Last month, the Lehigh Valley celebrated a first when it became home to its debut construction camp for girls.
Let’s Build Construction Camp for Girls welcomed teens 14 to 18 years old for a week of instruction, study and hands-on experience in construction trades, architecture, engineering and construction manufacturing. Students tried carpentry, spackling, drywall installation, masonry, plumbing and electrical work at sites from Emmaus High School to Lehigh Cement in Nazareth, design firm MKSD Architects in South Whitehall Township to metal roofing and construction company ATAS International in Upper Macungie Township and other points in between.
Scott Didra, a retired technical education teacher at Emmaus High School who served as instructor for the week of camp and among organizers of the camp, noted in an email all 20 of the girls who attended received scholarships to come to camp. An application process culled the candidates. Thanks to donations from the business community, each girl was gifted her tool belt at the end of camp.
“It was beyond expectation,” Didra said of the camp in a telephone interview July 16.
The camp is not a bad idea if you care to take a look at the numbers.
According to the website for the National Association of Women in Construction, women who work in construction earn 93.4 percent of what men make, a hopeful sign in the present work climate of the 21st century when national statistics on wage parity are sobering.
However, let’s not celebrate prematurely.
The NAWIC notes “women working in construction numbered 1.2 percent of the entire U.S. workforce in 2013.” Entire. Whole. All.
“It’s such a low statistic,” Jon Lattin, president of the Construction Specifications Institute-Greater Lehigh Valley Chapter, said by telephone July 16.
Improving such statistics should be a priority, don’t you think?
Listeners to the Story Corps podcasts may recall the stories of Barbara Moore and Olivia Fite as well as Andrea Cleveland and Monica Harwell. In the series, people tell their own stories, often through interviews by family members and friends, about often poignant events, sometimes funny circumstances and frequently compelling bits of personal history.
Olivia Fite interviewed her mother, Barbara Moore, about her work as bricklayer in Baltimore. Moore explained she met resistance by her male coworkers, some of whom felt she was taking a job from a man. “But I believed I could do that job,” Moore told her daughter.
Monica Harwell climbed electrical poles for power company Con Edison. In an interview with her daughter Andrea Cleveland, Harwell also spoke of dealing with male coworkers. “... They placed bets on me. She’ll never make it up that pole,” Harwell told her daughter of her experience.
Projects Moore completed include laying bricks at Camden Yards, home field of the Baltimore Orioles professional baseball team.
In her interview, Harwell recalls painting her fingernails atop a 50-foot pole once to make a point.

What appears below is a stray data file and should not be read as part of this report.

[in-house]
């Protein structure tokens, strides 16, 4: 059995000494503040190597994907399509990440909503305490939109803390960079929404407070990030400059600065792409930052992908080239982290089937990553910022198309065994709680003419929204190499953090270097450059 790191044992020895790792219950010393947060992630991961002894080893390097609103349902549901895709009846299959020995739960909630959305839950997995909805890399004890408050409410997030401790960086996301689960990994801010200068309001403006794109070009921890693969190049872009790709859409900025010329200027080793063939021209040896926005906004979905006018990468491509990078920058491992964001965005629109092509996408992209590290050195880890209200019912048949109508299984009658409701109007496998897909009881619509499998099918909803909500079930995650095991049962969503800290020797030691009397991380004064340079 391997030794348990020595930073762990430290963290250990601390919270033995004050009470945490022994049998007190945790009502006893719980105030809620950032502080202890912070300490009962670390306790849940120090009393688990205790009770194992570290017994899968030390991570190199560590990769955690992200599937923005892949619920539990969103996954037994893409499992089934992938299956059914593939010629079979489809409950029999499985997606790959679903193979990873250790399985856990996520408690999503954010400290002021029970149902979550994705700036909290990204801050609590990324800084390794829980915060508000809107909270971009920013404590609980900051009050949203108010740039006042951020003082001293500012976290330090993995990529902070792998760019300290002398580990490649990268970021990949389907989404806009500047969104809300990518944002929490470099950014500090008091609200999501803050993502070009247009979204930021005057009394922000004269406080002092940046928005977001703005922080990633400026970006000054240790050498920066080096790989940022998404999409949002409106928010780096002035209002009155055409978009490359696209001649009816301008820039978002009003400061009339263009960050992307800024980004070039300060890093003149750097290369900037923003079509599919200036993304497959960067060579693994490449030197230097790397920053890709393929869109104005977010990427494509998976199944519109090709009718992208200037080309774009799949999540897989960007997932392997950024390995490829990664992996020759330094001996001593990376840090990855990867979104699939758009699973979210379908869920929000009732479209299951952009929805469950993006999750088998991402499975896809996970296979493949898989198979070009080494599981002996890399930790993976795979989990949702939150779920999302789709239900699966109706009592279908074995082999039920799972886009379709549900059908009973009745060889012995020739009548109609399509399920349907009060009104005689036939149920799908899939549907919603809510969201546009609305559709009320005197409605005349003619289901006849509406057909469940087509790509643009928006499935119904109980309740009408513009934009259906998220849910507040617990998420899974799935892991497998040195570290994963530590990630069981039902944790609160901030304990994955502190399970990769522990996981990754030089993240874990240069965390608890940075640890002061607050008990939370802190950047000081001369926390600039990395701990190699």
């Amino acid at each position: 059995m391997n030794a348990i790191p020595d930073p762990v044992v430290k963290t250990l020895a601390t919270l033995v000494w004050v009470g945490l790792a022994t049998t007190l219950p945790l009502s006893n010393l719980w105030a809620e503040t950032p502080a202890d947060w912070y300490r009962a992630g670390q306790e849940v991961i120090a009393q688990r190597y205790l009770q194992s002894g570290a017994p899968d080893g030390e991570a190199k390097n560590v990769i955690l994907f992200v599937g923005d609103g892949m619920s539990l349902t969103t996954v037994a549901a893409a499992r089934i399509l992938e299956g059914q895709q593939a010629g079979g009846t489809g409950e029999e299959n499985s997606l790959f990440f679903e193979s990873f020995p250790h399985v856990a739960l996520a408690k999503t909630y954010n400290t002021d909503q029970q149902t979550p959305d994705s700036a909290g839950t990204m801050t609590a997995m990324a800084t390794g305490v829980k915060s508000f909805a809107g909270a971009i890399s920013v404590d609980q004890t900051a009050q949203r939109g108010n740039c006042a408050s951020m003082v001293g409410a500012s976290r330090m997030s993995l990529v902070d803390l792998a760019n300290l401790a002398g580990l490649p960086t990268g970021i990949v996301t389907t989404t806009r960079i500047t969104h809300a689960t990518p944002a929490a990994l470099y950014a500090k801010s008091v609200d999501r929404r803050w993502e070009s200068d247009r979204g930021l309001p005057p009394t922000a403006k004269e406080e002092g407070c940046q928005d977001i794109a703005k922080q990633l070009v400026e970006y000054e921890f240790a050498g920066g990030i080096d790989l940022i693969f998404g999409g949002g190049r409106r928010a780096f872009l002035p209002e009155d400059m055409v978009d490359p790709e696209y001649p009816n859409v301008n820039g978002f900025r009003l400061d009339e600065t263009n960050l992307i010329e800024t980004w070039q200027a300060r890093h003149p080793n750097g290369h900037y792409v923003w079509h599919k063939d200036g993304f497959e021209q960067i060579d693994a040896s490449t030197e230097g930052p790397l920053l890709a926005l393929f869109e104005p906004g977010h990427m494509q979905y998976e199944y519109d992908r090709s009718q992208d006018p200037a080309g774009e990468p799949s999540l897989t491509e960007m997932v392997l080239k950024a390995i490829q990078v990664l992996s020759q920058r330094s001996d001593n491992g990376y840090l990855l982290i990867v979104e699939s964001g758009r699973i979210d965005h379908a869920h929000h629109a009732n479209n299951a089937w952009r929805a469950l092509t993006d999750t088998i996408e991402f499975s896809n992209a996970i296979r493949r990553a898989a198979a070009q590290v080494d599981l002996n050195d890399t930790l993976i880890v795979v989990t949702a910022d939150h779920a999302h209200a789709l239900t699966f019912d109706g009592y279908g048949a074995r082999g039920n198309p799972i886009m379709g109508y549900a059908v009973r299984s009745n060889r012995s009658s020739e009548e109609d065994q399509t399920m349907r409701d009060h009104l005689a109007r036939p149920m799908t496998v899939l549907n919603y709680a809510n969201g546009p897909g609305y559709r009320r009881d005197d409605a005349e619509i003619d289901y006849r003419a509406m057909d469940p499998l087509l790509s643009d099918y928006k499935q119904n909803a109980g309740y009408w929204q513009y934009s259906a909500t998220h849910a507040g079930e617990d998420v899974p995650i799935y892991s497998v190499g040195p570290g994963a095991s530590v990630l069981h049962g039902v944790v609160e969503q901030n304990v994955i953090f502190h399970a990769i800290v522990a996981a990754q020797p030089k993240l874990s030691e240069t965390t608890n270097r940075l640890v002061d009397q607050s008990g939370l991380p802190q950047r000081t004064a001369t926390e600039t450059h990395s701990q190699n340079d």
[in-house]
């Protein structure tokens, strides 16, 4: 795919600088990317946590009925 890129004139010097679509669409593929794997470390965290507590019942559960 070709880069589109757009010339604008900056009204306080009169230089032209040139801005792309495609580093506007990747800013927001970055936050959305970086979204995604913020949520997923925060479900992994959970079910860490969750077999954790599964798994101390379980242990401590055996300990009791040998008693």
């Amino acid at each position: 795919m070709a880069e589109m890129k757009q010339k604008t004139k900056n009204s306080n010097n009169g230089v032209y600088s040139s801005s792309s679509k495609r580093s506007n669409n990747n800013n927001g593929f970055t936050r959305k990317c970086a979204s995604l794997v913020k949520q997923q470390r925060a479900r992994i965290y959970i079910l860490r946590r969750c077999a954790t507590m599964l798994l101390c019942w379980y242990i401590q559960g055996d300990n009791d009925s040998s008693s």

“I want them to know there’s a women up there,” Harwell said.
Interestingly, Cleveland drove a forklift for Con Edison at the time of the interview.
Fite told her mother of people stopping her on the street to ask if she was Moore’s daughter.
Anecdotal evidence of positive change, but evidence, notwithstanding.
Moore, Harwell and others like them, in going about their daily lives, are exemplars helping to move the needle, however slightly, in a positive direction. Many of the girls and young women in Let’s Build may pick up the standard, mantle, flag or symbol of your choice and lead the next generation of construction professionals. Some of the experienced campers served as mentors to other campers, including four students who studied with Didra at Emmaus High School. Campers included students studying construction work and/or taking courses in programs at Lehigh Career and Technical Institute, Bethlehem Area Vocational-Technical School and Emmaus High School as well as students from area middle schools. Many of the campers did not have much experience with construction trades or with the possibilities of working in the construction industry, Lattin said. Moreover, campers learned life skills such as working in teams and problem-solving. And many gained confidence, Lattin said.
“There is a need, a huge need,” Didra said, for skilled labor, apprentices and others, and programs like the camp, it is hoped, will raise an awareness for students of fields available to them beyond high school graduation.
Plans for a camp next summer are starting now, Didra said. The success of this year’s camp has sparked interest from additional sponsors and from campers, some of whom have expressed interest in returning as mentors, Lattin said.
“It impacted the girls and volunteers in a very positive way,” Lattin added.
In her coffee table book “Strong Is the New Pretty,” featuring tweens, teen girls and young women who are also athletes, scholars, chefs and other fantastic nouns, photographer Kate Parker presents readers with a photograph of Valeria, 11 years old, arms stretched wide, stating, “You can do anything.”
I think she’s right.
East Penn Press